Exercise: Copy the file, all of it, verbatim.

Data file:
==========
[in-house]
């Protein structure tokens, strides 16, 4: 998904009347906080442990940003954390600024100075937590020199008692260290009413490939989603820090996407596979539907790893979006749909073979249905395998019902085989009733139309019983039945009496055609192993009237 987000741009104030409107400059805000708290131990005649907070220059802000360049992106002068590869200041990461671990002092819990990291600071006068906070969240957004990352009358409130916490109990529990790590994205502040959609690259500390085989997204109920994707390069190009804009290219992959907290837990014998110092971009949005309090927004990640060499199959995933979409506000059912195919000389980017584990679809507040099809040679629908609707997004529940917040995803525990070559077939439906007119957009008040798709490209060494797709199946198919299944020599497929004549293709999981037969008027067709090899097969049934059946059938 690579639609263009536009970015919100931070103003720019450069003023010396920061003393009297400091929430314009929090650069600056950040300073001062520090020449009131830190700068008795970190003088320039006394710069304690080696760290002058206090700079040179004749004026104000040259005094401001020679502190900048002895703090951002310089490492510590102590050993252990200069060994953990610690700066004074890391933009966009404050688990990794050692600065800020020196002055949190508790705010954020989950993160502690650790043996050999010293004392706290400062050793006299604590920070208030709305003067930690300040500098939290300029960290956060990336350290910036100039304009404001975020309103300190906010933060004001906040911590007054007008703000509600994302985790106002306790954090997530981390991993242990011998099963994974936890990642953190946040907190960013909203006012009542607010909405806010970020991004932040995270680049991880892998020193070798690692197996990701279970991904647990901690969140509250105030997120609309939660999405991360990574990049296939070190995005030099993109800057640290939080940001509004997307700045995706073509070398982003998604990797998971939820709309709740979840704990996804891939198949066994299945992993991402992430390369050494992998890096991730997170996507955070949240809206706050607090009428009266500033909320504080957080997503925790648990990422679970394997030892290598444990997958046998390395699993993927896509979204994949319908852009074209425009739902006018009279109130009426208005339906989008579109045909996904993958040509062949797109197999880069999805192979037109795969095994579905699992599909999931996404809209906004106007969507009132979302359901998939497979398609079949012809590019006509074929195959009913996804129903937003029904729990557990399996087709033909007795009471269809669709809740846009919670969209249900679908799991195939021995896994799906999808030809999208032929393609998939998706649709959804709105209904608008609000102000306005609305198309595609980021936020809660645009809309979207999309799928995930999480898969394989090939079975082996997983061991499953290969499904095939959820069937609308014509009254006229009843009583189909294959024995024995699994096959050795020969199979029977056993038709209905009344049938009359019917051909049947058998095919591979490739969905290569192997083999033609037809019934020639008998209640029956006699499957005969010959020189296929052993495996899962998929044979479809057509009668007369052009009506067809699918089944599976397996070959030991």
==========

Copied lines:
[in-house]
């Protein structure tokens, strides 16, 4: 998904009347906080442990940003954390600024100075937590020199008692260290009413490939989603820090996407596979539907790893979006749909073979249905395998019902085989009733139309019983039945009496055609192993009237 987000741009104030409107400059805000708290131990005649907070220059802000360049992106002068590869200041990461671990002092819990990291600071006068906070969240957004990352009358409130916490109990529990790590994205502040959609690259500390085989997204109920994707390069190009804009290219992959907290837990014998110092971009949005309090927004990640060499199959995933979409506000059912195919000389980017584990679809507040099809040679629908609707997004529940917040995803525990070559077939439906007119957009008040798709490209060494797709199946198919299944020599497929004549293709999981037969008027067709090899097969049934059946059938 690579639609263009536009970015919100931070103003720019450069003023010396920061003393009297400091929430314009929090650069600056950040300073001062520090020449009131830190700068008795970190003088320039006394710069304690080696760290002058206090700079040179004749004026104000040259005094401001020679502190900048002895703090951002310089490492510590102590050993252990200069060994953990610690700066004074890391933009966009404050688990990794050692600065800020020196002055949190508790705010954020989950993160502690650790043996050999010293004392706290400062050793006299604590920070208030709305003067930690300040500098939290300029960290956060990336350290910036100039304009404001975020309103300190906010933060004001906040911590007054007008703000509600994302985790106002306790954090997530981390991993242990011998099963994974936890990642953190946040907190960013909203006012009542607010909405806010970020991004932040995270680049991880892998020193070798690692197996990701279970991904647990901690969140509250105030997120609309939660999405991360990574990049296939070190995005030099993109800057640290939080940001509004997307700045995706073509070398982003998604990797998971939820709309709740979840704990996804891939198949066994299945992993991402992430390369050494992998890096991730997170996507955070949240809206706050607090009428009266500033909320504080957080997503925790648990990422679970394997030892290598444990997958046998390395699993993927896509979204994949319908852009074209425009739902006018009279109130009426208005339906989008579109045909996904993958040509062949797109197999880069999805192979037109795969095994579905699992599909999931996404809209906004106007969507009132979302359901998939497979398609079949012809590019006509074929195959009913996804129903937003029904729990557990399996087709033909007795009471269809669709809740846009919670969209249900679908799991195939021995896994799906999808030809999208032929393609998939998706649709959804709105209904608008609000102000306005609305198309595609980021936020809660645009809309979207999309799928995930999480898969394989090939079975082996997983061991499953290969499904095939959820069937609308014509009254006229009843009583189909294959024995024995699994096959050795020969199979029977056993038709209905009344049938009359019917051909049947058998095919591979490739969905290569192997083999033609037809019934020639008998209640029956006699499957005969010959020189296929052993495996899962998929044979479809057509009668007369052009009506067809699918089944599976397996070959030991």